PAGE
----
About 20 potential treatments for schizophrenia have been identified through a novel method to create and then screen large number of C4-secreting astrocytes. Scientists at Harvard and colleagues first developed a means of generating large numbers of C4-secreting human astrocytes from stem cells. Next they screened them for C4 regulation.
Out of 464 candidate drugs, they found about 20 that had the right characteristics.
Their paper appeared in Stem Cell Reports this week.
In schizophrenia, increased levels of the immune protein complement 4 (C4) have been measured in patients’ brains. Further, higher C4 levels due to variations in copy number are associated with an increased risk for developing Schizophrenia. However, there are no therapies available that lower C4 levels in the brain.
Although the exact mechanism underlying schizophrenia is unknown, patients’ brains show reduced thickness and synaptic density in the cortex, which is consistent with the idea that C4 overexpression leads to enhanced microglia-mediated synaptic engulfment.
Meanwhile, astrocytes are known to play a critical role in synapse formation, function, and elimination. The role of astrocytes in neuropsychiatric and neurodegenerative diseases has been increasingly recognized over the last decade or so. They help regulate the immune response and inflammatory environment in the brain by secreting immune proteins such as C4. Consequently, they are considered a primary target for C4-lowering therapies.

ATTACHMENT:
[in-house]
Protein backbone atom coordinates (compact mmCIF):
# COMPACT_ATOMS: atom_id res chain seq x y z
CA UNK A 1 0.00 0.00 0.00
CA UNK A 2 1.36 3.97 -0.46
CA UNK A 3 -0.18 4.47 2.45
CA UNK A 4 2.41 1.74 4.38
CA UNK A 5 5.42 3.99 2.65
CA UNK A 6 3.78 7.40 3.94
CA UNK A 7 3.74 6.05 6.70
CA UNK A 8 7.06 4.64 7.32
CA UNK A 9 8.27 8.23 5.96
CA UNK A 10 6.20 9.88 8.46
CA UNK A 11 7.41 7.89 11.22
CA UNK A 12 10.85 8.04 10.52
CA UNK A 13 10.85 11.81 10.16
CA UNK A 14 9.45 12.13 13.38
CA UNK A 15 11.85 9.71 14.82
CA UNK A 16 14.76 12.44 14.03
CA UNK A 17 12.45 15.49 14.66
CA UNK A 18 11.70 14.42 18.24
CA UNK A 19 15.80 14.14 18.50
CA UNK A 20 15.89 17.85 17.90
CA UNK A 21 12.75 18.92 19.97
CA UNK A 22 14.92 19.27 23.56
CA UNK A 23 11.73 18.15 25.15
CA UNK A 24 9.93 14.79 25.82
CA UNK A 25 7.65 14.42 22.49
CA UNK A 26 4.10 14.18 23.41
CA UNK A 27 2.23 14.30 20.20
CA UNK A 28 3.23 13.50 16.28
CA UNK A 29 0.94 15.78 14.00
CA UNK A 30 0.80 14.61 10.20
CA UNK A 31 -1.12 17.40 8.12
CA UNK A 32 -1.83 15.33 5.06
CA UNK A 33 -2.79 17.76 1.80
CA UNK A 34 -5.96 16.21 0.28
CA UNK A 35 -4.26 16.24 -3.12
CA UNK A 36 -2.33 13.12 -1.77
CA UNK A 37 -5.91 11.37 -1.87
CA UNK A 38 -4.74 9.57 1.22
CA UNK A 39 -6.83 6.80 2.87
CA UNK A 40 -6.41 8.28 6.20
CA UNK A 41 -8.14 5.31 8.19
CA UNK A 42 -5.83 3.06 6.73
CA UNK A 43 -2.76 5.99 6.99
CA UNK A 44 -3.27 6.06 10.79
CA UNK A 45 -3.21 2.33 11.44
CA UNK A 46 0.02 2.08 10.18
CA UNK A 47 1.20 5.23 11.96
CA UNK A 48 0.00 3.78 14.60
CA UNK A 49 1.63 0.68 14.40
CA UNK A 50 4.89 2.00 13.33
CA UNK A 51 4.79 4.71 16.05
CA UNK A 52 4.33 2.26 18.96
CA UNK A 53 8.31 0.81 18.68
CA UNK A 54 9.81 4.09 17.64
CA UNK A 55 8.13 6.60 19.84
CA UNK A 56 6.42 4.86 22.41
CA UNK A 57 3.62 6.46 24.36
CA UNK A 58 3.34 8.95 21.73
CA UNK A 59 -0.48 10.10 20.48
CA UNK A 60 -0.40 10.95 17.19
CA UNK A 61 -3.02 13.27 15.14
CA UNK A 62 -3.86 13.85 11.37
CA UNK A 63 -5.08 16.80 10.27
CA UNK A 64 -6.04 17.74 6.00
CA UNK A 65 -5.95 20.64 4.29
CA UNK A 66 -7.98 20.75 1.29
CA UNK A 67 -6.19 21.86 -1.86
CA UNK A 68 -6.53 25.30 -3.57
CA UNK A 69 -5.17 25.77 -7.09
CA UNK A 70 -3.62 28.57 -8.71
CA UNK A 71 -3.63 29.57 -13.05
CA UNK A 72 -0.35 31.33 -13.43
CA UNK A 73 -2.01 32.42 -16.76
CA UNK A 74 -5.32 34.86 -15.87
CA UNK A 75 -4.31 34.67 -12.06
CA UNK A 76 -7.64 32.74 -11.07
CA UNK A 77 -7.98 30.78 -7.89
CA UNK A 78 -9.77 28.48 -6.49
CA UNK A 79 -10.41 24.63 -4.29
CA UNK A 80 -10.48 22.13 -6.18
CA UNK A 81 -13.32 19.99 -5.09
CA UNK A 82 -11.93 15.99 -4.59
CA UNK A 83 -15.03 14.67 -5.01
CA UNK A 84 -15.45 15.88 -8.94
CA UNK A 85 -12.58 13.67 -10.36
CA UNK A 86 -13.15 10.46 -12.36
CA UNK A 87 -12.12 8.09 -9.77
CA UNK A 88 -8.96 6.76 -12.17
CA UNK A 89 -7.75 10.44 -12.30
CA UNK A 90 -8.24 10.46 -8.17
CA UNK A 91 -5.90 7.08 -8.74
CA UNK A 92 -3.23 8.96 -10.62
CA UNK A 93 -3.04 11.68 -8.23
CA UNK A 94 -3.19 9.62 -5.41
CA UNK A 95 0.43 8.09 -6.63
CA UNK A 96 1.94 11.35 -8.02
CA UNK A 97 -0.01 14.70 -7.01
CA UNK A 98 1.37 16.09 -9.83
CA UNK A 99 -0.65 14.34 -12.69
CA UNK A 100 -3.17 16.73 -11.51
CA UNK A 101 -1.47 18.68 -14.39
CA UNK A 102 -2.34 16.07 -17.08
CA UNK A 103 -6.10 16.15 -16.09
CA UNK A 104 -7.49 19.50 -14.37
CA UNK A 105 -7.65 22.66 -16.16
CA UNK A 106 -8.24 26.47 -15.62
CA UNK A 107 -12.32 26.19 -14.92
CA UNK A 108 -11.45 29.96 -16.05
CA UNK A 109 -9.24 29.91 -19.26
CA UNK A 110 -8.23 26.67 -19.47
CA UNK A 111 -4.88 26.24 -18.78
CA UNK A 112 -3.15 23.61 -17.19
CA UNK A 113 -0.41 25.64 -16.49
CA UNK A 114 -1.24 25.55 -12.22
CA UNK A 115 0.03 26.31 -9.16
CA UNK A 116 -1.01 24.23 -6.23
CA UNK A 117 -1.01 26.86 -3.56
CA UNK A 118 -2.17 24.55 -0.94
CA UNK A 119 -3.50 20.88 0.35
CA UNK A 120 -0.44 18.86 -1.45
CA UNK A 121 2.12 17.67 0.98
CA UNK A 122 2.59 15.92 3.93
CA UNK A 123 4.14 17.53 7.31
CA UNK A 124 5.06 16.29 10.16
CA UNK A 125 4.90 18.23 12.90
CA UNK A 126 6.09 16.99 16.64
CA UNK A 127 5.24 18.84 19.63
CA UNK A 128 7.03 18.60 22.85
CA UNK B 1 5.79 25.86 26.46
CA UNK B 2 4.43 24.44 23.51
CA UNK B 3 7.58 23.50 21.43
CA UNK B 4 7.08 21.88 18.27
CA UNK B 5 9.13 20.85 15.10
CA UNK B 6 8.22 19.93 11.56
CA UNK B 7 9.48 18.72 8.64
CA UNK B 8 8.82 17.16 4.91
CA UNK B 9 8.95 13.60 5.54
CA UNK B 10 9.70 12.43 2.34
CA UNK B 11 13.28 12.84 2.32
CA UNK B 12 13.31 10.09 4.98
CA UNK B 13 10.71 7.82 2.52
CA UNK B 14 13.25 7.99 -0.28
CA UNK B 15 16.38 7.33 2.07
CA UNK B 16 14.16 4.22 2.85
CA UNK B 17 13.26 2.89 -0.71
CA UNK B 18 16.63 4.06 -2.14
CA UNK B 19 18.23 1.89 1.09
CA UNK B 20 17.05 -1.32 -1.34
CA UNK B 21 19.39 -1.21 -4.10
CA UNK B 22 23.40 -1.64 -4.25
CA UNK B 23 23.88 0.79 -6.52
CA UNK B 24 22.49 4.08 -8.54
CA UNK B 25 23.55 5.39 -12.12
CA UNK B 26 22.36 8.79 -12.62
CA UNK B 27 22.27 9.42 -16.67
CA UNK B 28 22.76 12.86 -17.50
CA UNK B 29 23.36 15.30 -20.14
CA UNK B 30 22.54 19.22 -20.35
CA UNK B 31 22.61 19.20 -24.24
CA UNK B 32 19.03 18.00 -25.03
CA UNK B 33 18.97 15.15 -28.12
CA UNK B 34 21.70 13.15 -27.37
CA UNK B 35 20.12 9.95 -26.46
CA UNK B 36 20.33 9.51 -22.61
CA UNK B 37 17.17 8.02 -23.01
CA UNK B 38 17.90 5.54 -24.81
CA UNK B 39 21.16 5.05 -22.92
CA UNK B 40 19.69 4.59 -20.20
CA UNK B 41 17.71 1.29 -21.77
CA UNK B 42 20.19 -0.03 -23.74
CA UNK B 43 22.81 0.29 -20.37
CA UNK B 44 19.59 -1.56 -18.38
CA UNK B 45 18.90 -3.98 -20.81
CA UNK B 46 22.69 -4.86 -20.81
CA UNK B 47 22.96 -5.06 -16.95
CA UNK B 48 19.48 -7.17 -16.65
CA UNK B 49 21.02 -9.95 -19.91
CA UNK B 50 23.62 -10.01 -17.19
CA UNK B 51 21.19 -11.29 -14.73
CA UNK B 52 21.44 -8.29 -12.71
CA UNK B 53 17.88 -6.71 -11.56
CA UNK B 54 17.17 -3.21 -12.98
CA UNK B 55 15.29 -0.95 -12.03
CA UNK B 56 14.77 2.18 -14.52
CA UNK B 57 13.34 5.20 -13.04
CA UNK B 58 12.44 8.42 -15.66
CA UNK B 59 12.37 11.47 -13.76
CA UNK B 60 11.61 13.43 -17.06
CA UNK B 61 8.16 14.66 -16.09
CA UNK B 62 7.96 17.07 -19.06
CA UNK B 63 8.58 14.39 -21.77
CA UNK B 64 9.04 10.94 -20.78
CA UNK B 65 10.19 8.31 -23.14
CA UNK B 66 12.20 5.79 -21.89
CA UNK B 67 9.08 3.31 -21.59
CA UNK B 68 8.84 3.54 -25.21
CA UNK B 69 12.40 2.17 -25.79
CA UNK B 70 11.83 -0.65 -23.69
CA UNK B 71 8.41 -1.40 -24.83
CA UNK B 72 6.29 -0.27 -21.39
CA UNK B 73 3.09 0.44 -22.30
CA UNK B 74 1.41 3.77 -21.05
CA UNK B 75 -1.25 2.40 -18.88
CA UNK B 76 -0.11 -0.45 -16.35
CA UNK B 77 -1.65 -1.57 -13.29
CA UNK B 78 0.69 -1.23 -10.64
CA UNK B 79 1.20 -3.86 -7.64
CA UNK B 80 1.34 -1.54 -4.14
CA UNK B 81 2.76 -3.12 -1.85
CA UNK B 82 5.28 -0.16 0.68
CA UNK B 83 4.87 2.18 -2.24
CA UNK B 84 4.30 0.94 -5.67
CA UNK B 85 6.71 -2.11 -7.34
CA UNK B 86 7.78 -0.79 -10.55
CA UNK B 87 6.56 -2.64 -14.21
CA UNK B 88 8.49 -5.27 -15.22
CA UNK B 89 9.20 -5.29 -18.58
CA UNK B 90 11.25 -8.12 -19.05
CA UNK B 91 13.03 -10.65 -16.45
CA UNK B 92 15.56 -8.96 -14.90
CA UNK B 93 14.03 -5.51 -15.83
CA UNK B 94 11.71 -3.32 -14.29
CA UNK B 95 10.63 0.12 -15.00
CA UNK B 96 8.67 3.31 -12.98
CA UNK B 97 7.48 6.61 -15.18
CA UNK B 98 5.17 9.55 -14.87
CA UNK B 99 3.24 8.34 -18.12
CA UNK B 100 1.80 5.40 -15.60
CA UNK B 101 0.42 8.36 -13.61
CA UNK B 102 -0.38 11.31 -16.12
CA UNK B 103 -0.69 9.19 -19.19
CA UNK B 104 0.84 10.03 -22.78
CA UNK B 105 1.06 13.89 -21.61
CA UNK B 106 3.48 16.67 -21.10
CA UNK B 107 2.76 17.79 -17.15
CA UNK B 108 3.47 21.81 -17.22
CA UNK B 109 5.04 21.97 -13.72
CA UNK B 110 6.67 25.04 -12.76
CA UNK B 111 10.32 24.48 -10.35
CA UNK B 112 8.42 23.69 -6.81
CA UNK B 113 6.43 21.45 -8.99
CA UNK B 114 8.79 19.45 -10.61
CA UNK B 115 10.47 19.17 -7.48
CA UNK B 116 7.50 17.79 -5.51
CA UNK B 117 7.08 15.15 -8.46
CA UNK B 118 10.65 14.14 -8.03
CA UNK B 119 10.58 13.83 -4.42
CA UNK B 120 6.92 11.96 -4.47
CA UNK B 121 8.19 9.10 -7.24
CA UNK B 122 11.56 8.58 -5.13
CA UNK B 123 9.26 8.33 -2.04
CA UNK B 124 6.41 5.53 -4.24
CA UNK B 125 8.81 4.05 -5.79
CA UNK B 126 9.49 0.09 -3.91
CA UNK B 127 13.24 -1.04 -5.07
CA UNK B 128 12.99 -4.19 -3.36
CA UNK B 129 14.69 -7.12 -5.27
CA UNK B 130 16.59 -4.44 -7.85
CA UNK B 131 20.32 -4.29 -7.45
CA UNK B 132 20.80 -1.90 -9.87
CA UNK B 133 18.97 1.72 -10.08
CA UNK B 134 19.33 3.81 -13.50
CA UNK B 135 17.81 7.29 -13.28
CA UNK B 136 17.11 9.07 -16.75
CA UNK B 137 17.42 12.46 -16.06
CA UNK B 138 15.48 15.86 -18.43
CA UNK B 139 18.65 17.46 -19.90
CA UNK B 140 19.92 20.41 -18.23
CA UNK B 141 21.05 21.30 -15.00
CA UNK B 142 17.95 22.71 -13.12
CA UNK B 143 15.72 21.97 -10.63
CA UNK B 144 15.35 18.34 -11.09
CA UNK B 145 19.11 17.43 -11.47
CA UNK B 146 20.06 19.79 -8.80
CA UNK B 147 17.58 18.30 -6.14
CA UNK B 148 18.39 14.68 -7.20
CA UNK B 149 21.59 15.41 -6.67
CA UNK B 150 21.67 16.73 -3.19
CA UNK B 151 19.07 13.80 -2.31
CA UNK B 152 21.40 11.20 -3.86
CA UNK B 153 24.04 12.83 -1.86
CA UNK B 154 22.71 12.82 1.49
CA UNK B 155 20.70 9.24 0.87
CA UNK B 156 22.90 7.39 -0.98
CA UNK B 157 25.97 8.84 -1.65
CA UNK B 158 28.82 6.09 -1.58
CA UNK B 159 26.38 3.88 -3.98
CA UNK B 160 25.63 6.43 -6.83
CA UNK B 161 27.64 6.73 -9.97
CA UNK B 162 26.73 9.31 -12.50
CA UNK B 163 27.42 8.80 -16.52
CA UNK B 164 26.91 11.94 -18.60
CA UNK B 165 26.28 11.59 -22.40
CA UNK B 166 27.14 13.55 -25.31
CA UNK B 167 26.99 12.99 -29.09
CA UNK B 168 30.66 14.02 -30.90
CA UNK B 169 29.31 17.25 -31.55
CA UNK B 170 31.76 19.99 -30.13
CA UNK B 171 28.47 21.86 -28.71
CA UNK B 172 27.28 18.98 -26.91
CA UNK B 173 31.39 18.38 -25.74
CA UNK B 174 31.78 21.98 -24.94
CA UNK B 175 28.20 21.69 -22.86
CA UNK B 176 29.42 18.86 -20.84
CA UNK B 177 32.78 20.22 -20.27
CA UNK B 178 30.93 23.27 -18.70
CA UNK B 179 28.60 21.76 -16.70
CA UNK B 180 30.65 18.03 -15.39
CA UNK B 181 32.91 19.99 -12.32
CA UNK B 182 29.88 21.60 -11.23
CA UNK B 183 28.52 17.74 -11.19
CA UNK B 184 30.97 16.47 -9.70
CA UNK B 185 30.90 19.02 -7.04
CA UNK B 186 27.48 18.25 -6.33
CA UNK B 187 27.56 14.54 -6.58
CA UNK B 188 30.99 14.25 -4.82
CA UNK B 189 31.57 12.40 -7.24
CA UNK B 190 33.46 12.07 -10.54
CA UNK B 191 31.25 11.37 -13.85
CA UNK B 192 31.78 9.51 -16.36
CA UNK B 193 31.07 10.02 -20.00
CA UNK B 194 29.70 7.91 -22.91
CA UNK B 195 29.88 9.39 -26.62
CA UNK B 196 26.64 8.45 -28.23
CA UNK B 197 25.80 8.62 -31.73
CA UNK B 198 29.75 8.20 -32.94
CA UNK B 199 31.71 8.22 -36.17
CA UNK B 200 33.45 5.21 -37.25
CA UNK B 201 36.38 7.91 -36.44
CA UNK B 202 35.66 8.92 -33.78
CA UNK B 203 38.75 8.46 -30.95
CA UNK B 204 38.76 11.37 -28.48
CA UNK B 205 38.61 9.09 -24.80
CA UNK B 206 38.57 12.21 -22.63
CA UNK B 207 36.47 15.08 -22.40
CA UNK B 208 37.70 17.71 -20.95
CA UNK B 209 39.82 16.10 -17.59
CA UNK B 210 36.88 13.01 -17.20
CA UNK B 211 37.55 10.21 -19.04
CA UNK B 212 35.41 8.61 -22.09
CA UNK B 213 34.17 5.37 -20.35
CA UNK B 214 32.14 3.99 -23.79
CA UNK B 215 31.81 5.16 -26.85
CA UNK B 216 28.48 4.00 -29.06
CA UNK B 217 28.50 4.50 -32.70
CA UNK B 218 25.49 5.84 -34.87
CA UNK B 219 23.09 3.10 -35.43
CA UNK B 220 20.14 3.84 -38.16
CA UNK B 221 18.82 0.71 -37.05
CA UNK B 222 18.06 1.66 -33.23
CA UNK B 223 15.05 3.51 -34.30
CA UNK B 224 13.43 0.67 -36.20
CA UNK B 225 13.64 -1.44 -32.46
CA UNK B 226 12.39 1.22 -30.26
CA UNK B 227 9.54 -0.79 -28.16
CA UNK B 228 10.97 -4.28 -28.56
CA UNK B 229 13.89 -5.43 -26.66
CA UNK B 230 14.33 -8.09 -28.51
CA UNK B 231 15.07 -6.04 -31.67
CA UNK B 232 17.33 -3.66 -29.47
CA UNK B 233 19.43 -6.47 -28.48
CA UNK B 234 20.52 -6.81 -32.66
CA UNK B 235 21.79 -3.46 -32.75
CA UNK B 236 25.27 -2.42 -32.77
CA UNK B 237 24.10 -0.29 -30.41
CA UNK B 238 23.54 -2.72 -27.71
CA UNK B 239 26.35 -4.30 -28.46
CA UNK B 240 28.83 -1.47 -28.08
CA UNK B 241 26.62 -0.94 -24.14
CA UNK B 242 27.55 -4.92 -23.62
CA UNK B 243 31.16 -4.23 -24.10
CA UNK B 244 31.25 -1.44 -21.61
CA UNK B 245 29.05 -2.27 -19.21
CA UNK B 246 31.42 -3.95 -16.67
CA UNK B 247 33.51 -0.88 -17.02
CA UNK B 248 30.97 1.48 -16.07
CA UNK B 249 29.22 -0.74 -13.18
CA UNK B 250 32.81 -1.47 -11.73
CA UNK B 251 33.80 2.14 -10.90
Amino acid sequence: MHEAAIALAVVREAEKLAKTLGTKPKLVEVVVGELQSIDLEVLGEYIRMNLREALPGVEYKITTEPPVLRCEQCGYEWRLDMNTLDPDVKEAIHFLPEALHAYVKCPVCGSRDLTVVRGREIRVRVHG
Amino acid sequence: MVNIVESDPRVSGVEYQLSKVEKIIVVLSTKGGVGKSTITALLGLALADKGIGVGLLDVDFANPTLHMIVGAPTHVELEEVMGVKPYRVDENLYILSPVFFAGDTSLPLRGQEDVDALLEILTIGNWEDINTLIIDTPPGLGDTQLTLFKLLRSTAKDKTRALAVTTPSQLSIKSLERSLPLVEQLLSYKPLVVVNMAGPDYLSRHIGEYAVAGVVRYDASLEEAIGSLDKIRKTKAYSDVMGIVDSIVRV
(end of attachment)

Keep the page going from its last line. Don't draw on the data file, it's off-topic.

To identify potential drugs, Francesca Rapino, Lee Rubin, and colleagues from Harvard University, and their colleagues have developed an efficient method to make large numbers of C4-secreting human astrocytes from stem cells.The group sought to identify pathways that modulate the production of complement component 4 (C4), recently associated with an increased risk of schizophrenia.
“To design a disease-relevant assay, we first developed a rapid and robust 3D protocol capable of producing large numbers of astrocytes from pluripotent cells. Transcriptional profiling of these astrocytes confirmed the homogeneity of this population of dorsal fetal-like astrocytes,” the authors write.
Using a novel ELISA-based small-molecule screen, they identified epigenetic regulators, as well as inhibitors of intracellular signaling pathways, able to modulate C4 secretion from astrocytes.
In a screen of 464 drugs, the team identified a small group of about 20 that reduced C4 secretion from astrocytes. These drugs were effective both in healthy astrocytes and in astrocytes made from Schizophrenia patients’ stem cells.
Next, the team built a connectivity map to predict and validate additional key regulatory pathways, including one involving c-Jun-kinase. They write, “This work provides a foundation for developing therapies for CNS diseases involving the complement cascade.”